King George Street
As I detailed in another article about my recent return to Israel, I was lucky enough to stay in the dead center of Tel Aviv during my time in the city. Specifically, in a cozy apartment in a Bauhaus-style building located along King George Street near its intersection with Dizengoff Street, one of the busiest interchanges in town.
Of course, King George Street isn’t awesome only because it’s busy or convenient, although these two characteristics are no doubt related to the abundance of creative and interesting people who live and congregate in its busy sidewalk cafés and shops. Abu Dhabi restaurant, for example, is home not only to some of the tastiest hummus in the Middle East, but also to some of the most rousing mid-meal conversation I’ve ever heard.
Being able to stay here allowed me to ease into Tel Aviv, a process made even more natural by how well I seemed to fit in among the young, international, disproportionately gay population base that calls the King George Street neighborhood home. Rather than rushing to capture and comprehend as much of the urban roar as I could, I would head out between the “meaning of life” conversations I’d have with my prince of a host Lior and allow the energy of the city to wash over me.
Haven’t met your Israeli casanova yet? Not to worry. Several budget properties — Eden House and Tel Aviv Beachfront Hostel, off the top of my head — are located in this neighborhood. I haven’t stayed in either of them so I can’t enlighten you to the specifics of the accommodation they offer, but I’m pretty sure you won’t be spending enough time wherever it is you decide to lay your head for any of that to matter.
A City to Explore by Foot
Perhaps my favorite characteristic of Tel Aviv is how easy it is to explore the city by foot, no matter where it is you choose to stay. If you’re on King George Street, for example, heading north on Dizengoff takes you through one of the most posh neighborhoods of the city, where delicious cuisine like the sumptuous artisan seafood of Goocha awaits you.
Feel like going there other way? Hang a left (that’s easy, for those of you who prefer cardinal directions) on Ben Tsion Road for a delightful uphill trek along one of Tel Aviv’s busiest biking and running lanes that leads you to the iconic Yaakov Garden and HaBima Theatre. Head due south from here to stroll Rothschild Boulevard, site of the massive housing protests that swept the city over the summer.
Although Israel has a reputation of always being under siege — and to be fair it usually is, nationally — Tel Aviv is a bubble of tranquility, one of the best-lit and most abjectly cities I’ve ever visited, so my advice to you is to pick a direction and get as lost as you possibly you can, no matter where in the city you begin your trek.
Or complete it. At the end of Rothschild Boulevard sits Neve Tzedek, the first Jewish neighborhood in Tel Aviv, a charming district of historic buildings that have largely been converted into housing and restaurants that, like on Rothschild, most ordinary Israelis can no longer afford — but that’s a topic for someone else’s article.
Jaffa and Carmel Market
Following Rothschild all the way to its end — and passing through the aforementioned Neve Tzedek neighborhood — eventually brings you to the Mediterranean. Look off to your right to enjoy one of the most beautiful views of the city that exists.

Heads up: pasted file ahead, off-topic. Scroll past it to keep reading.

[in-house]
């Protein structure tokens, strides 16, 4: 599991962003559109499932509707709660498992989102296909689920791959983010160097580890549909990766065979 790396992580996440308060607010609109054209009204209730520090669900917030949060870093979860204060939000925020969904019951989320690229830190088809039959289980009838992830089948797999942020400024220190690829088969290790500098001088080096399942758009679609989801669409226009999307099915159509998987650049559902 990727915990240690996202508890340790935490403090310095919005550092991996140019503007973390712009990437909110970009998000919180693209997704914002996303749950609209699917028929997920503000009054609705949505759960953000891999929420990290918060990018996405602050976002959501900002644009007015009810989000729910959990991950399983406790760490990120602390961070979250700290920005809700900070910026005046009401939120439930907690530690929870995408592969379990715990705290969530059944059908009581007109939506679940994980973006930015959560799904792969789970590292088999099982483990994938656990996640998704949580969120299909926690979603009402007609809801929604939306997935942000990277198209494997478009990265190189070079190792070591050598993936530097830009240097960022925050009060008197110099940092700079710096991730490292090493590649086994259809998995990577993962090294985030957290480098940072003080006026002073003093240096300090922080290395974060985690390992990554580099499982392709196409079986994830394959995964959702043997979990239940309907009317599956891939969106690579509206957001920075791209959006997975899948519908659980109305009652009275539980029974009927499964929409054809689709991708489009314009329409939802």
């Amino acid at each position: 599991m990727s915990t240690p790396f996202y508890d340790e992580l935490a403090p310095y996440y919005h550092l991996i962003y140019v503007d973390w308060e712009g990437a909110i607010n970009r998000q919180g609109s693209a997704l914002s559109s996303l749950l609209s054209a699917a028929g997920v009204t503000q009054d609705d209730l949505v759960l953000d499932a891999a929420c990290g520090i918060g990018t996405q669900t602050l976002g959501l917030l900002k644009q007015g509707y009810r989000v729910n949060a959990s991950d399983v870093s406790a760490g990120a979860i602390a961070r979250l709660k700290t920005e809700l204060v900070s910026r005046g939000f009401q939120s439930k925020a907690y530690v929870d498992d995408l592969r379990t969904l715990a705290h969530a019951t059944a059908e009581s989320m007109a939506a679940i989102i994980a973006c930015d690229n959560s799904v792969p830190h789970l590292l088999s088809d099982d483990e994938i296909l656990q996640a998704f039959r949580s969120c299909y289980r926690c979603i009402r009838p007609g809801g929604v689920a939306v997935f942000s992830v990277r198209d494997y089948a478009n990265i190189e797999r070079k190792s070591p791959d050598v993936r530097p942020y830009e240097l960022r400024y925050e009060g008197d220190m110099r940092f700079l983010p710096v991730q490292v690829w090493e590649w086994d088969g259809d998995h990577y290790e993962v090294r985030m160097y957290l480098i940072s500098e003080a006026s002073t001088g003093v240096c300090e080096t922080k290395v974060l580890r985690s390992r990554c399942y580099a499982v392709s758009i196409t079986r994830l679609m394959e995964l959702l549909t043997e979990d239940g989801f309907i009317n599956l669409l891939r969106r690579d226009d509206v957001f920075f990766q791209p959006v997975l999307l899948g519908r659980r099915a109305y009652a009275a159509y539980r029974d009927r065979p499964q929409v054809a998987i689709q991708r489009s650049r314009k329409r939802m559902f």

To the left is the old city of Jaffa, originally an Arab fishing settlement that’s now home to one of the largest Arab populations that still exists within Israel proper. Beyond its stunning architecture Jaffa is a peaceful place, with Arabs and Jews living and working alongside one another as if the wars that continue to rage so nearby had nothing to do with ethnicity or religion: In Jaffa, these points are moot.
Exploring Jaffa is a nice way to spend a morning, afternoon or evening — or, if you have a lot of time in Tel Aviv, an entire day. Head up to the HaMidron Garden behind the old clock tower for a wondrous panorama not only of Jaffa but of Tel Aviv as a whole, or stop in to Puaa, a charming café serving up home-cooked, nutritious, tasty food like and the sumptuous root salad, which I enjoyed during my visit to the old city with Lior and his friend Hadas, who lived in Jaffa for a year.
After you get back down to the seaside from central Jaffa, continue heading north on the beach road until you get to Yosef Levi Street, which turns into HaCarmel, a long-ish road that leads to the aptly-named Carmel Market — and, once you’ve finished exploring its narrow, windy streets and alleys, back to King George.
Tel Aviv’s Beaches
As I mentioned earlier, you can head south on King George and take a right on Dizengoff, then take a left on any of the cross-streets after Frishman to get to the Mediterranean Sea and any of Tel Aviv’s dozens of urban beaches. For any gays reading this, wait until Jabotinsky to head left and dead end into Hilton Beach, probably the most popular of Tel Aviv’s urban beaches among people like us.
Tel Aviv’s beaches are as nice as any “city beaches” I’ve come across during my travels, although I did find that they paled in comparison to the snowy sands and azure waters off Mykonos, the Greek island where I’d been holing up prior to returning to the Holy Land.
The great thing about Tel Aviv is that the general mood is so pleasant and day-seizing that the particulars of your position or activity are always secondary: The fact that you are there at all is enough to make the time you spend joyful and worthwhile.